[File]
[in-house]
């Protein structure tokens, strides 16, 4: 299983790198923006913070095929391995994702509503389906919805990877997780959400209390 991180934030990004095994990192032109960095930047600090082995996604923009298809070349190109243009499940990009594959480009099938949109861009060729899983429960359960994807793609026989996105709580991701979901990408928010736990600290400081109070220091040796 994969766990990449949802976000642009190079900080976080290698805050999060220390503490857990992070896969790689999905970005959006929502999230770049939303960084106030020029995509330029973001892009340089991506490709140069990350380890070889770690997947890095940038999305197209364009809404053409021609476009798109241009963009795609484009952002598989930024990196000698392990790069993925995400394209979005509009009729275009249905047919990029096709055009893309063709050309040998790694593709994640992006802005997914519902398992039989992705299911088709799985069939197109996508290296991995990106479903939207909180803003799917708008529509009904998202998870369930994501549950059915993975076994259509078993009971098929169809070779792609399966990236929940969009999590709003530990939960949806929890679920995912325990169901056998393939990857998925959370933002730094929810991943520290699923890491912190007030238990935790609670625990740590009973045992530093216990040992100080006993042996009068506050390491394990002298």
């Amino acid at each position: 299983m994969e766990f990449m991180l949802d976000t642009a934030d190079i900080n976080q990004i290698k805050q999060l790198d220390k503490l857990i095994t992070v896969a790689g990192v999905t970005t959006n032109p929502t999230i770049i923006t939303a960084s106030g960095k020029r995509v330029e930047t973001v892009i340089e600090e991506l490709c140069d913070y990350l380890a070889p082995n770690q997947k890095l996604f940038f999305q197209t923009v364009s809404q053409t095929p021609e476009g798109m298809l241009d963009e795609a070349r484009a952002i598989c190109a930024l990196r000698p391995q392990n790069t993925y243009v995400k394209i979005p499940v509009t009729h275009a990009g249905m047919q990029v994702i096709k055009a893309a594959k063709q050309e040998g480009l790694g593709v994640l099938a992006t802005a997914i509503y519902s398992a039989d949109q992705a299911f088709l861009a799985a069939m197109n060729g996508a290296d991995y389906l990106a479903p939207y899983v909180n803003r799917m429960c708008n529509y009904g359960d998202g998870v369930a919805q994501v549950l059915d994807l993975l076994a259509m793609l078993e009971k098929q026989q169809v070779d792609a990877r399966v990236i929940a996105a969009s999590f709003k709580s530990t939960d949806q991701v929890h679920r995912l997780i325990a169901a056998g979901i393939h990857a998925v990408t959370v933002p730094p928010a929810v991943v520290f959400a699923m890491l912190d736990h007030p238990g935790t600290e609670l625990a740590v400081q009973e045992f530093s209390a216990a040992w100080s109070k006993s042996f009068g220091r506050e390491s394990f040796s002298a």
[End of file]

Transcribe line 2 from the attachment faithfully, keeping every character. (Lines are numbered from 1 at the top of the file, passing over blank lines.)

């Protein structure tokens, strides 16, 4: 299983790198923006913070095929391995994702509503389906919805990877997780959400209390 991180934030990004095994990192032109960095930047600090082995996604923009298809070349190109243009499940990009594959480009099938949109861009060729899983429960359960994807793609026989996105709580991701979901990408928010736990600290400081109070220091040796 994969766990990449949802976000642009190079900080976080290698805050999060220390503490857990992070896969790689999905970005959006929502999230770049939303960084106030020029995509330029973001892009340089991506490709140069990350380890070889770690997947890095940038999305197209364009809404053409021609476009798109241009963009795609484009952002598989930024990196000698392990790069993925995400394209979005509009009729275009249905047919990029096709055009893309063709050309040998790694593709994640992006802005997914519902398992039989992705299911088709799985069939197109996508290296991995990106479903939207909180803003799917708008529509009904998202998870369930994501549950059915993975076994259509078993009971098929169809070779792609399966990236929940969009999590709003530990939960949806929890679920995912325990169901056998393939990857998925959370933002730094929810991943520290699923890491912190007030238990935790609670625990740590009973045992530093216990040992100080006993042996009068506050390491394990002298």